Canceling the first season of a TV series happens all the time – but not if you’re Netflix. The streaming video giant has very rarely ever canceled a new original series, and never after just one season. That’s what made Netflix’s decision to cancel “The Get Down” after just one season so puzzling for many veteran Netflix watchers.
“The Get Down” came with a hefty price tag, some top industry talent, and a decent amount of buzz, yet never seemed to make a splash with viewers. Is this just a bump in the road, or the sign of a more serious shakeup in the works at Netflix? A number of theories have been advanced why Netflix canceled “The Get Down,” and these are the most probable…
The first thing you should know about “The Get Down” was that it was enormously costly to produce. Just coming up with the first 12 episodes for Season 1 reportedly cost Netflix $120 million. And, with so much money at stake, Netflix wanted to see results that the show was moving the needle with audiences and critics.
But, with Season 1 now complete, it looks like “The Get Down” never moved the needle with either Netflix fans or critics. In short, the show never became “award show material” and it never crossed over into the public mainstream, the way earlier shows like “House of Cards” or “Orange is the New Black” did. People weren’t mentioning “The Get Down” at the office water cooler.
The problem is that Netflix never publicly releases numbers on viewership for its shows, so it’s almost impossible to tell how many viewers “The Get Down” attracted. Instead, you’d have to use proxy measures of success – such as how much buzz the show was picking up on social media and blogs. As Vanity Fair noted, this new Netflix original series “never captured the zeitgeist.”
This could signal a change of business strategy for Netflix. Previously, the company was more than willing to spend tens of millions of dollars, and was never trying to end a series before it had run its course. Even in the examples of “Bloodline” (which ran 3 seasons) and “Marco Polo” (which ran 2 seasons), Netflix was a lot more willing to see how things developed before calling the show a flop. Going forward, it could be the case that Netflix is going to be a lot more demanding about any new original shows that it produces.
Part of what gave “The Get Down” so much energy and spark was the creative vision of Baz Luhrmann, known for “The Great Gatsby” and “Moulin Rouge.” There was a reason why Netflix was willing to spend so much time and energy on the show – they expected a spectacular re-telling of the origins of hip hop in the South Bronx in the 1970s.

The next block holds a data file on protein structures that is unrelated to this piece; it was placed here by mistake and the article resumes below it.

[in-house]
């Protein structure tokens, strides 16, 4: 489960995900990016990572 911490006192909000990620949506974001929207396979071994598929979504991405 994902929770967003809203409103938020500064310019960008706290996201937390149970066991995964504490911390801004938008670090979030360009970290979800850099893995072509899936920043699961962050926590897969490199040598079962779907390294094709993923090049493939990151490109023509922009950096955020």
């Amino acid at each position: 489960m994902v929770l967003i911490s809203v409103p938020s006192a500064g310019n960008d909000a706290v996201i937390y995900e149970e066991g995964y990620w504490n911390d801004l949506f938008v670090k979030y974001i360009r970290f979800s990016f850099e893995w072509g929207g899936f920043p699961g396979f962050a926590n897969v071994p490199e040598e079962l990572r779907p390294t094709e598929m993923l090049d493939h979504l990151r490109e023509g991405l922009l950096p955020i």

But now it appears that Baz Luhrmann was ready to move on. In a Facebook post to his fans, he explained that he “couldn’t fully commit” to a second full season, especially because it meant he had to defer new film commitments. Reading between the lines, it’s clear that Baz Luhrmann’s heart was in movies, and not in directing a Netflix series. He explained to his fans that “new cinematic work” was what motivated him, and that as long as Netflix and Sony were expecting a second full season from him, he wouldn’t be able to start up any new film projects.
Internally, the show’s writers referred to it as “The Shut Down.” There were so many problems with behind-the-scenes woes that it looks like the series was never going to make it to Season 2. The start just weren’t aligned correctly – the show seemed to be constantly shuttling through show runners and writers. And “The Get Down” – already the most expensive show ever for Netflix – kept going over budget. That might have been forgiven, but there were also delays in production and a constant pruning of new scripts.
And Baz Luhrmann, the creative force behind the series, hinted that he had no intention of being the chief show runner. He was much more interested in developing the creative vision for the show, and then handing it off to someone else. In short, this show was a hot mess. As soon as Netflix agreed to pony up more than $100 million for this new show, it was courting disaster.
It could be time for Netflix to take a step back and think about how it is allocating its dollars for original content, especially now that market entrants like Amazon are becoming more aggressive about creating original video content. In the early days, Netflix was willing to forgive a major mistake like “Marco Polo” (rumored to have cost upwards of $90 million) by virtue of the fact that it helped to build awareness of the overall value proposition offered by Netflix. In short, a series like “Marco Polo” helped to put Netflix on the map, and viewer eyeballs weren’t nearly as important as simply getting people and the media buzzing over the “latest Netflix project.”
Surely, the addition of Baz Luhrmann as the creative force behind “The Get Down” was part of that vision. Netflix knew that putting such a high-profile film director in charge of the project was going to create buzz. But, in the end, the show never created the right amount of buzz, and it never attracted eyeballs. There wasn’t a single major metric where “The Get Down” was a winner. In fact, chances are, most Netflix subscribers had never even heard of the show.
So, in the grand scheme of things, it may be that a whole host of factors conspired against “The Get Down.” It was too expensive and never had the full buy-in of Baz Luhrmann, who was more eager to move on to new film projects. And it might have arrived at a time when new changes in the competitive landscape for video streaming meant that Netflix has had to become more aggressive when it comes to picking winners and losers. At the end of the day, “The Get Down” was a big let down – both for viewers and for Netflix.